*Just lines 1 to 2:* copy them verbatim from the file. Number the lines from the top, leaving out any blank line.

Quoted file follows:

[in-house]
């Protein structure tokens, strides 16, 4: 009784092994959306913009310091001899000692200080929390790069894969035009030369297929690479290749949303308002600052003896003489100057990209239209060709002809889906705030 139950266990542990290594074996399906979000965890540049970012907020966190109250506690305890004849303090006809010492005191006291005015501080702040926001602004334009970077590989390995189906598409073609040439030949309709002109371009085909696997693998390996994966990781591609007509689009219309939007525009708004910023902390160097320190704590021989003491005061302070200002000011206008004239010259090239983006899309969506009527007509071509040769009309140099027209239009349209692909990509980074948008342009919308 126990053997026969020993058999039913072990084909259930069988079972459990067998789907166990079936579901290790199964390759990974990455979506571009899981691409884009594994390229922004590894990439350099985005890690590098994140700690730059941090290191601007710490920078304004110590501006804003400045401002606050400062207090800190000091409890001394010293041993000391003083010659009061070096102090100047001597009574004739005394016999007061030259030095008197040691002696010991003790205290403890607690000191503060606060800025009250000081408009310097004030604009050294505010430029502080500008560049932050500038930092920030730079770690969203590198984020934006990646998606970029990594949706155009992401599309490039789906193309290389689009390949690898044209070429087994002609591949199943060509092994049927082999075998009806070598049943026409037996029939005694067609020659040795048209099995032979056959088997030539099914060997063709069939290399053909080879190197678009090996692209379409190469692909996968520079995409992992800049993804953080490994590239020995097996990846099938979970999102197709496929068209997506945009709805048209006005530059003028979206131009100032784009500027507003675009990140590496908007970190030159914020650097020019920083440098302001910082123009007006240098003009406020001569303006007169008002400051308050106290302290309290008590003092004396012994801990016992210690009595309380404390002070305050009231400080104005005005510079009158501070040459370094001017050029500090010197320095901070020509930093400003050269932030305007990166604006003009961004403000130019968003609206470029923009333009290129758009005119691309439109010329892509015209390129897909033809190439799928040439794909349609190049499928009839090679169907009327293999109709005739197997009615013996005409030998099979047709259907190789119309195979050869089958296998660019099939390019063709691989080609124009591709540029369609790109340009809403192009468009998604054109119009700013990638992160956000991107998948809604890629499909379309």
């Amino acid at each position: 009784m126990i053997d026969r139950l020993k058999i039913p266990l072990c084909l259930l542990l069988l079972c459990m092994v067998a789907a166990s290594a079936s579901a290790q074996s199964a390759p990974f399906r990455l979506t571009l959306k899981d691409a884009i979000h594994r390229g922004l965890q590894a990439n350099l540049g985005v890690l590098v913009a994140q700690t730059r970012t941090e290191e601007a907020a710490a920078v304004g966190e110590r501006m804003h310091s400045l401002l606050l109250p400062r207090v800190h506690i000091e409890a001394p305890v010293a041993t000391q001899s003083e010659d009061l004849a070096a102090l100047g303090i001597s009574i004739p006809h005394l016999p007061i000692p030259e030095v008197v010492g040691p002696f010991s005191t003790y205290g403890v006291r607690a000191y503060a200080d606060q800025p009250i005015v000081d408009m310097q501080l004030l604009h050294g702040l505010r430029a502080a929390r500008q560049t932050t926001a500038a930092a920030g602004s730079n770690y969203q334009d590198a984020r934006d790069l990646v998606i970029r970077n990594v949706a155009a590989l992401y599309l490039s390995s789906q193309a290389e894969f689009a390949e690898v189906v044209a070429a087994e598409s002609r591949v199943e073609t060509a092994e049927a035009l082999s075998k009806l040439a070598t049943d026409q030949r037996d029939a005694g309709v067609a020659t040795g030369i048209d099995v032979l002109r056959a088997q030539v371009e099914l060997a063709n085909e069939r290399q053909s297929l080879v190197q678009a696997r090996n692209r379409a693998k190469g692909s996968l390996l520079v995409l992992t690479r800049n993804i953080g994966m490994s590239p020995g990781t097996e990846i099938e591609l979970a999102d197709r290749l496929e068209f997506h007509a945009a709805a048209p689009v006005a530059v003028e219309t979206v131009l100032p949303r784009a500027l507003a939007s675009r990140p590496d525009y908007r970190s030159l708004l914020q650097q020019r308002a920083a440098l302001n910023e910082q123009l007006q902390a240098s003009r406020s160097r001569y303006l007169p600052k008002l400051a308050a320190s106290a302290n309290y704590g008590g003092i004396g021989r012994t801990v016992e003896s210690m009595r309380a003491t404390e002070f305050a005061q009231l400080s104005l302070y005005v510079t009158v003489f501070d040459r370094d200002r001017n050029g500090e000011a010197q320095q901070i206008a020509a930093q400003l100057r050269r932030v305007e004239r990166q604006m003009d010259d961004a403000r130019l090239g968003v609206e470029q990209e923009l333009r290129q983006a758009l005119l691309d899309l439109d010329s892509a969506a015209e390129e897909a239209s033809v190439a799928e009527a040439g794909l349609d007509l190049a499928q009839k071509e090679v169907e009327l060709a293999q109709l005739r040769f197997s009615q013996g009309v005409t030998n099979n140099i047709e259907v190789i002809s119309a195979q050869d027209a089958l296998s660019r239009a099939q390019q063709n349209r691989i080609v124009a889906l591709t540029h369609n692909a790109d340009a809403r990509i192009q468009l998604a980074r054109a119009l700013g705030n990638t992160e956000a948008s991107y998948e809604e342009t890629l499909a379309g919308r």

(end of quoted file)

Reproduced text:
[in-house]
């Protein structure tokens, strides 16, 4: 009784092994959306913009310091001899000692200080929390790069894969035009030369297929690479290749949303308002600052003896003489100057990209239209060709002809889906705030 139950266990542990290594074996399906979000965890540049970012907020966190109250506690305890004849303090006809010492005191006291005015501080702040926001602004334009970077590989390995189906598409073609040439030949309709002109371009085909696997693998390996994966990781591609007509689009219309939007525009708004910023902390160097320190704590021989003491005061302070200002000011206008004239010259090239983006899309969506009527007509071509040769009309140099027209239009349209692909990509980074948008342009919308 126990053997026969020993058999039913072990084909259930069988079972459990067998789907166990079936579901290790199964390759990974990455979506571009899981691409884009594994390229922004590894990439350099985005890690590098994140700690730059941090290191601007710490920078304004110590501006804003400045401002606050400062207090800190000091409890001394010293041993000391003083010659009061070096102090100047001597009574004739005394016999007061030259030095008197040691002696010991003790205290403890607690000191503060606060800025009250000081408009310097004030604009050294505010430029502080500008560049932050500038930092920030730079770690969203590198984020934006990646998606970029990594949706155009992401599309490039789906193309290389689009390949690898044209070429087994002609591949199943060509092994049927082999075998009806070598049943026409037996029939005694067609020659040795048209099995032979056959088997030539099914060997063709069939290399053909080879190197678009090996692209379409190469692909996968520079995409992992800049993804953080490994590239020995097996990846099938979970999102197709496929068209997506945009709805048209006005530059003028979206131009100032784009500027507003675009990140590496908007970190030159914020650097020019920083440098302001910082123009007006240098003009406020001569303006007169008002400051308050106290302290309290008590003092004396012994801990016992210690009595309380404390002070305050009231400080104005005005510079009158501070040459370094001017050029500090010197320095901070020509930093400003050269932030305007990166604006003009961004403000130019968003609206470029923009333009290129758009005119691309439109010329892509015209390129897909033809190439799928040439794909349609190049499928009839090679169907009327293999109709005739197997009615013996005409030998099979047709259907190789119309195979050869089958296998660019099939390019063709691989080609124009591709540029369609790109340009809403192009468009998604054109119009700013990638992160956000991107998948809604890629499909379309």